Wednesday, February 24, 2010

So Ron Paul, Noam Chomsky, and Jesus Walk into a Bar...

Whenever my theopolitical ramblings show my disdain for capitalism, an old friend has taken to calling me a commie. This is just not true. I am not a communist. I would never, ever, ever describe myself as such.

I prefer the term anarcho-syndicalist.

Yeah, I know, I know. I'm the world's most insufferably bourgeois suburban anarchist. I've named it and claimed it. When I sit in the breakfast nook of my little two-story rambler, I'm not plotting the overthrow of the global hegemonic power structures. I'm just bustling kids off to school, drinking my coffee, and doing church work on my laptop while my puppy snuffs and chews in the background. Yet still and all, if I had to define my political philosophy, it would be some peculiar fusion of Ron Paul and Noam Chomsky, some blend of hopeful American libertarianism and clear-eyed free-will collectivism.

The reason for my perspective is, unsurprisingly, theological. Christian faith is essentially anarchic. It is also syndicalist. Why?

An honestly examined Christian faith leads to an anarchist perspective because Christianity is a faith tradition ungoverned by laws. We do not have laws. We have a single defining principle. That principle is the ethos of radical love of both God and the Other. It is a principle not just written down, but fully lived through the person of Jesus of Nazareth.

This "law" is not something we perceive as a "law" at all. It is not a coercive mandate, to be imposed upon others by force of arms or force of wealth. Those of us who have tasted of the presence of the Holy Spirit know that those ways of enforcing social norms are shallow, empty, and destructive. They are, to use biblical terms, "powers and principalities," and they cannot define our life together. When we are radically oriented towards the sovereignty of our Creator, those sociopolitical forces cease to have any governing meaning for us.

Instead, our governing purpose is an expression of the purpose and design of creation. We act on it not out of fear of physical or spiritual punishment, but out of joy in participating in a grace that radically transforms our reality. Jesus-followers are a people who have moved beyond the need for the Law to enforce social norms or moral behavior. The reality of our participation in Christ renders the law unnecessary. We haven't rejected it. We've just transcended it.

That does not mean, of course, that we're out there wearing black bandannas and lobbing Molotov cocktails at our local Dennys. That would defeat the purpose of our liberation. That purpose is...well...not just about us as individuals. Being rooted in a transcendent love, the goal of the Christian is not the furtherance of our own hungers or needs or wants, but the furtherance of that love. We do not burn with the fires of righteous hatred of those who oppress...because in Christ, we love them.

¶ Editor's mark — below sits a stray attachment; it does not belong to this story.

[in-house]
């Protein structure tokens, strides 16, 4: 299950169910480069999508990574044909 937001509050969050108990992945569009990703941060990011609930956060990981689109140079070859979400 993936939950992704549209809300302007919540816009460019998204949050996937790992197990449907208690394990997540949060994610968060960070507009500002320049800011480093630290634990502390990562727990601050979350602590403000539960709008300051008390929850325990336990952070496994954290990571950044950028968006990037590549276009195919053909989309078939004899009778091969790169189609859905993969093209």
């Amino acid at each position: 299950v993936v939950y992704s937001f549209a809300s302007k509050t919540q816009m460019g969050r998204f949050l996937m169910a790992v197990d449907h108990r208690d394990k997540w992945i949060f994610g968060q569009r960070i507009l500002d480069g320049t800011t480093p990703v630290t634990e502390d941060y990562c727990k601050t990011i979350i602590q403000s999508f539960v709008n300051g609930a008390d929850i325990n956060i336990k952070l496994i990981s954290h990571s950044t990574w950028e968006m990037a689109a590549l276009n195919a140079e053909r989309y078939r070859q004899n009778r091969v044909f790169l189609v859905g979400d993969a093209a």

It is from that love that the syndicalist part comes in. Here, I wander off a bit from the classical form of anarcho-syndicalism. The "syndicates" that traditional leftism is talkin' 'bout are typically trade unions. According to that model, the way to get things done is to wave flags and parade around and go on strike. Stick it to the Man! Fight the Power! The Free People's Widget Collective demands twelve weeks of paid vacation, dental benefits, and a dark chocolate fondue fountain in the break room!

Therein lies the problem. Trade unions and other associations of common material interest are absolutely crappy at expressing the ethic that Jesus taught. While individual members of those associations might live according to the Great Commandment, the associations themselves seek their own collective power and profit. Individual human beings are capable of repenting and changing their attitude towards others. Nations and corporations and unions and associations have a much, much harder time doing this.

So instead, I see the shared expression of our anarchic faith played out most perfectly in the church. Why? Churches...real ones...are free associations. They act collectively out of a sense of shared purpose, undertaken devoid of coercion. While they have governing structures, real churches view those governing structures as structures of convenience, ones that are inherently imperfect. I follow the Presbyterian Book of Order because it helps frame and guide our life as a community. It does not make me better than Baptists, or Pentecostals, or Episcopalians, or Catholics. Well, maybe a tiny bit better than Pentecostals, but not so much that Jesus cares.

Real churches...meaning ones that exist for the joy of expressing Christ's love...also intentionally struggle against the power dynamics that can corrupt the lives of secular collectives. The church exists to serve others, and to support others, and to share joy with others. Healthy congregations look beyond themselves and don't see a world full of infidels, heretics, and enemies. They see children of God who are worthy of the free and generous application of God's love. Period.

I may have some difficulty persuading my session that we are, in fact, all Christian anarchists. A presbyterian anarchist seems almost a contradiction in terms. And yet, if we have the awareness that it is not our structures but the Spirit that matters, we are.